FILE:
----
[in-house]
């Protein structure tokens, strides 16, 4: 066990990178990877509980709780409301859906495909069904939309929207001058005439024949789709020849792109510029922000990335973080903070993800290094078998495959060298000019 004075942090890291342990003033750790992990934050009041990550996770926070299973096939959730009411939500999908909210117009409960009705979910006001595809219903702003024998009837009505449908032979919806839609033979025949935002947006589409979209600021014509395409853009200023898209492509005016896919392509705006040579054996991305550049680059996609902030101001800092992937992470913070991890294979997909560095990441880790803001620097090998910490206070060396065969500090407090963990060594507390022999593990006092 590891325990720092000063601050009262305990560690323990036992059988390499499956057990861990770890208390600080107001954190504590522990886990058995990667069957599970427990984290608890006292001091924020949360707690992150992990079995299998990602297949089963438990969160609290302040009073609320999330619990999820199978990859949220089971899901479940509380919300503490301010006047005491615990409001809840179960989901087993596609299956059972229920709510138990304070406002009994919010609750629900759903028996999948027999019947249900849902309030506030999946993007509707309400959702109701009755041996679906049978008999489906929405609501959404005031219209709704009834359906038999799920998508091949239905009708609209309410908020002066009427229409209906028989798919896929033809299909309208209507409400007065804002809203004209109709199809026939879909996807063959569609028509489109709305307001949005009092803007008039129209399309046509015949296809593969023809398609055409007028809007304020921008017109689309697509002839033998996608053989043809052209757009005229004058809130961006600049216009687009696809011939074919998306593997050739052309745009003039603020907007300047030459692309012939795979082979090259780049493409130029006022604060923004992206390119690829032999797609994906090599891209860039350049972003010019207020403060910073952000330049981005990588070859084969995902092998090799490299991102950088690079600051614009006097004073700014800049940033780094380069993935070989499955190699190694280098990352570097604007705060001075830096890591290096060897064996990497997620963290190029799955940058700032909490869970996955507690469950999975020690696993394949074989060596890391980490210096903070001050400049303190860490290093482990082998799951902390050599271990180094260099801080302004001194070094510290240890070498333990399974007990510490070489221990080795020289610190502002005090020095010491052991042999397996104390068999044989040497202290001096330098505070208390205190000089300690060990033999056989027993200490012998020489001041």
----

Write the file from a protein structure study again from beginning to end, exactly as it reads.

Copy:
[in-house]
């Protein structure tokens, strides 16, 4: 066990990178990877509980709780409301859906495909069904939309929207001058005439024949789709020849792109510029922000990335973080903070993800290094078998495959060298000019 004075942090890291342990003033750790992990934050009041990550996770926070299973096939959730009411939500999908909210117009409960009705979910006001595809219903702003024998009837009505449908032979919806839609033979025949935002947006589409979209600021014509395409853009200023898209492509005016896919392509705006040579054996991305550049680059996609902030101001800092992937992470913070991890294979997909560095990441880790803001620097090998910490206070060396065969500090407090963990060594507390022999593990006092 590891325990720092000063601050009262305990560690323990036992059988390499499956057990861990770890208390600080107001954190504590522990886990058995990667069957599970427990984290608890006292001091924020949360707690992150992990079995299998990602297949089963438990969160609290302040009073609320999330619990999820199978990859949220089971899901479940509380919300503490301010006047005491615990409001809840179960989901087993596609299956059972229920709510138990304070406002009994919010609750629900759903028996999948027999019947249900849902309030506030999946993007509707309400959702109701009755041996679906049978008999489906929405609501959404005031219209709704009834359906038999799920998508091949239905009708609209309410908020002066009427229409209906028989798919896929033809299909309208209507409400007065804002809203004209109709199809026939879909996807063959569609028509489109709305307001949005009092803007008039129209399309046509015949296809593969023809398609055409007028809007304020921008017109689309697509002839033998996608053989043809052209757009005229004058809130961006600049216009687009696809011939074919998306593997050739052309745009003039603020907007300047030459692309012939795979082979090259780049493409130029006022604060923004992206390119690829032999797609994906090599891209860039350049972003010019207020403060910073952000330049981005990588070859084969995902092998090799490299991102950088690079600051614009006097004073700014800049940033780094380069993935070989499955190699190694280098990352570097604007705060001075830096890591290096060897064996990497997620963290190029799955940058700032909490869970996955507690469950999975020690696993394949074989060596890391980490210096903070001050400049303190860490290093482990082998799951902390050599271990180094260099801080302004001194070094510290240890070498333990399974007990510490070489221990080795020289610190502002005090020095010491052991042999397996104390068999044989040497202290001096330098505070208390205190000089300690060990033999056989027993200490012998020489001041």